Computer course for farmers, national roll-out
A course that teaches farmers the basics of computers has attracted investment from the red meat sector.
Computers are now an essential part of running a farm business, according to lead investor Beef + Lamb.
B + LNZ Managing Director Scott Champion says the course fits with RMPP’s philosophy of helping farmers develop their skills to use existing products, rather than inventing new ones.
He adds that a growing range of services are offered online. Having the skills to use them will help farmers make more informed decisions and better manage their businesses.
The project started two years ago when Rachel Joblin, an agricultural consultant based in Pongaroa, organized the first basic computer skills course to meet demand from members of her local community.
It was such a success that the Red Meat Profit Partnership (RMPP) is now funding a nationwide deployment.
Champion says, “Computers are quickly becoming a vital farm management tool and, through its investment in RMPP, Beef + Lamb New Zealand is pleased to help make these computer courses accessible to farmers across the country. “
Joblin’s involvement in setting up the computer course happened almost by accident.
She explains that local farmers approached her to develop basic computer skills. After researching the options and finding no local trainers, she decided to do it on her own.
The course aims to develop the basic skills that farmers need to run their business. Start with the basics, like starting your computer, sending e-mail, and using search engines. “There are so many ah-ha times when you see whole new worlds opening up to them.” said Joblin.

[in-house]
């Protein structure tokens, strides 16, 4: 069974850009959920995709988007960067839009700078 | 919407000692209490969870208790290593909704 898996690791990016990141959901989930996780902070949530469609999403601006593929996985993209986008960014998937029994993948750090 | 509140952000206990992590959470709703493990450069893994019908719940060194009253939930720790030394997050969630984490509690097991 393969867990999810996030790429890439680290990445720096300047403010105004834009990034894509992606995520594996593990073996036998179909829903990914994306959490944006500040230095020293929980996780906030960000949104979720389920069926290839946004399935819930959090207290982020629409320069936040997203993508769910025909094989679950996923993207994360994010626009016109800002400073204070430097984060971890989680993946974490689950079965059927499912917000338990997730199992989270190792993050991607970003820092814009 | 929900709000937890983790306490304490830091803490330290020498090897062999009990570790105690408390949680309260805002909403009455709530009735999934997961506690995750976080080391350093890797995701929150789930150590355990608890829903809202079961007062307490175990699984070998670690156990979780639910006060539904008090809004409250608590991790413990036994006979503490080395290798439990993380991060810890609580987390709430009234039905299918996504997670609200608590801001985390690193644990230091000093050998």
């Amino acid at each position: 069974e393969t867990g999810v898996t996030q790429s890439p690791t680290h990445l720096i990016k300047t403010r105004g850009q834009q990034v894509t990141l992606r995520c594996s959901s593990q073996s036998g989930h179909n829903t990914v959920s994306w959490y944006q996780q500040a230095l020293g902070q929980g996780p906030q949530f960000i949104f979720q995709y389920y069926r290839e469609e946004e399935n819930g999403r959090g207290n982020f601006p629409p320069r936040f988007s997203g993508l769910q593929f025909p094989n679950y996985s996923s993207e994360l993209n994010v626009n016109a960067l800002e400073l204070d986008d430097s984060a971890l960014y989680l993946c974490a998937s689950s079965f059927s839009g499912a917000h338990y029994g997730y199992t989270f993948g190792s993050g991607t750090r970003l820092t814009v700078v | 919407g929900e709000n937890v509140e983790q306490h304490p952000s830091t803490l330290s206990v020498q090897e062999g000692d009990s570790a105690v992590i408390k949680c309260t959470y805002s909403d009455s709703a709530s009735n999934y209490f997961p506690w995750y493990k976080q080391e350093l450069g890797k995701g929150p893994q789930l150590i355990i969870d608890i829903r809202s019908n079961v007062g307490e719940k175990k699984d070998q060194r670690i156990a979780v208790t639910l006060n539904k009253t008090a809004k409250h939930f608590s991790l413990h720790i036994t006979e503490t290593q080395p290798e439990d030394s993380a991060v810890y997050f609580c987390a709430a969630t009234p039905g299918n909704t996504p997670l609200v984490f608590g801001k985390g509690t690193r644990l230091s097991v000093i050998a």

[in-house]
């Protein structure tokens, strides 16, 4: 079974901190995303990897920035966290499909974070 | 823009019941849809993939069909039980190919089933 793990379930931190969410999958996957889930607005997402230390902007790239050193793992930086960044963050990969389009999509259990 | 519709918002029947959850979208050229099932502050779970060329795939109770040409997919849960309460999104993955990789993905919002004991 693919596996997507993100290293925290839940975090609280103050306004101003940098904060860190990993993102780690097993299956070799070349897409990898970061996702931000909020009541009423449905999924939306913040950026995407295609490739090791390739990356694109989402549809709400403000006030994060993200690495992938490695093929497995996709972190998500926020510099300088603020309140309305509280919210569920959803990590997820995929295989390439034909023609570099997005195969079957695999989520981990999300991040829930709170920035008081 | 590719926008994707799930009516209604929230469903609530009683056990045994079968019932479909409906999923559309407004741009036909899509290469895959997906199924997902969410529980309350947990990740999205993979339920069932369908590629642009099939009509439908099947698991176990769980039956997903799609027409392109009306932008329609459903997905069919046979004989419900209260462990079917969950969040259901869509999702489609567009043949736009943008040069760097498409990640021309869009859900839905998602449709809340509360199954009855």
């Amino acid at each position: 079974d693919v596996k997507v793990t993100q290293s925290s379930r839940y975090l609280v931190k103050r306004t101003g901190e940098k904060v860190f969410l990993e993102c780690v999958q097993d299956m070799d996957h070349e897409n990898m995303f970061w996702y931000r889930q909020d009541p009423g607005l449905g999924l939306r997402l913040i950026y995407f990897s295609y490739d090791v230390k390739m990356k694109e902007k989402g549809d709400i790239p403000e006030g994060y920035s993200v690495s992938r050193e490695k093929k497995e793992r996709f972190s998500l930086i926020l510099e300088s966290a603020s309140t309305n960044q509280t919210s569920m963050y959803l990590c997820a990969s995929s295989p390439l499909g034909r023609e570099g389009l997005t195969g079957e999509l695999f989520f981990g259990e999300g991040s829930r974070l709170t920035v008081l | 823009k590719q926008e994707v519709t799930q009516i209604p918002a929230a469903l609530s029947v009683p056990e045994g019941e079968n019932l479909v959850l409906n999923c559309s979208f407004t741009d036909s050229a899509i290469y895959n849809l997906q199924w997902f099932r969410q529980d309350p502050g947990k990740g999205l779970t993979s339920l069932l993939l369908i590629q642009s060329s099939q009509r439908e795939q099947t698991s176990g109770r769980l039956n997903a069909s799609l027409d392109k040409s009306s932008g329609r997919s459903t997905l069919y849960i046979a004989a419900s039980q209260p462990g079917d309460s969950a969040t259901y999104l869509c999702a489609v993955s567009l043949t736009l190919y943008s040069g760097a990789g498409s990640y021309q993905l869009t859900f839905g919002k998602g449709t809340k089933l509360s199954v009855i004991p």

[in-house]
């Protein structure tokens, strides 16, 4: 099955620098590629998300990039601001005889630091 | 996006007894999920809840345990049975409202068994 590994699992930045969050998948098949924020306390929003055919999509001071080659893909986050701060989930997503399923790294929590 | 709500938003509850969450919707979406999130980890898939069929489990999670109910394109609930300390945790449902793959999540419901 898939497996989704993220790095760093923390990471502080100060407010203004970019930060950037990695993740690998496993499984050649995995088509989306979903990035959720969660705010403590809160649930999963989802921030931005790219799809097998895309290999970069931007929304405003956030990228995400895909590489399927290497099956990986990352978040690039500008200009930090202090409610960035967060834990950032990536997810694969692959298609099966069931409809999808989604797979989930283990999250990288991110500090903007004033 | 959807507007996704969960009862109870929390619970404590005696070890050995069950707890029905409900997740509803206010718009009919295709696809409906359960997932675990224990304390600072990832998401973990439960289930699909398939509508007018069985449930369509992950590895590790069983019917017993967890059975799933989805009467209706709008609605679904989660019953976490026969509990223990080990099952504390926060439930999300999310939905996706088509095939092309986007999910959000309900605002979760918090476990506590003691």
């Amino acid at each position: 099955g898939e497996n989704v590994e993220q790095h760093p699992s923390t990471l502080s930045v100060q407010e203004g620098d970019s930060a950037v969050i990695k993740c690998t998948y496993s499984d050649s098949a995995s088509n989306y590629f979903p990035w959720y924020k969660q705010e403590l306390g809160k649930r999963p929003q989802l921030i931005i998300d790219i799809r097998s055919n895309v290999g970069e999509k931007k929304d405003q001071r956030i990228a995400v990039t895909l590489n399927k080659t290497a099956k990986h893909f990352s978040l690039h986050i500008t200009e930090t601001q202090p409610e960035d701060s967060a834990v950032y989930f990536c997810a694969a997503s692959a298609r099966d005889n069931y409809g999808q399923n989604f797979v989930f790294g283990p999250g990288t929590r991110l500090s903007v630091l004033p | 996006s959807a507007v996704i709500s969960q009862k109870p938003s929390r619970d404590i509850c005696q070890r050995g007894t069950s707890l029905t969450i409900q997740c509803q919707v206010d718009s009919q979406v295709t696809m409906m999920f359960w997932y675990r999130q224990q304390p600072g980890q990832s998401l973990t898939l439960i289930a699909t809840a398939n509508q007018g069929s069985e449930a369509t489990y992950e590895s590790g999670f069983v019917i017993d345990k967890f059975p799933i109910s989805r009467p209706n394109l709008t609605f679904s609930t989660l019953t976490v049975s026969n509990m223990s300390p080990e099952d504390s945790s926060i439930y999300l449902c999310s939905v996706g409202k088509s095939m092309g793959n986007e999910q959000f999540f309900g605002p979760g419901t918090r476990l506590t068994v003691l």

Many farmers rely on family members to use a computer for them, but this is not sustainable in a world where online communication is now the norm. “This is how others want to communicate with us”
Having a low level of computer skills hampers a farmer’s ability to use other farm management tools such as Farmax, explains Joblin.
Classes to date have been held in Pongaroa and Taratahi. Nigel Fleming, who runs an 890 ha sheep and cattle farm near Masterton, took the Taratahi course. Previously, he relied on his wife, Brigid, to do all the IT work.
Nigel says he learned how to create files, so now he has all of his murder data in one place, and adds that he often receives contracts via email, which he is now able to manage online. .
He says he was surprised how much he enjoyed the experience. This gave him the confidence to continue developing his computer skills. In the future, he hopes to use farm and cash management software.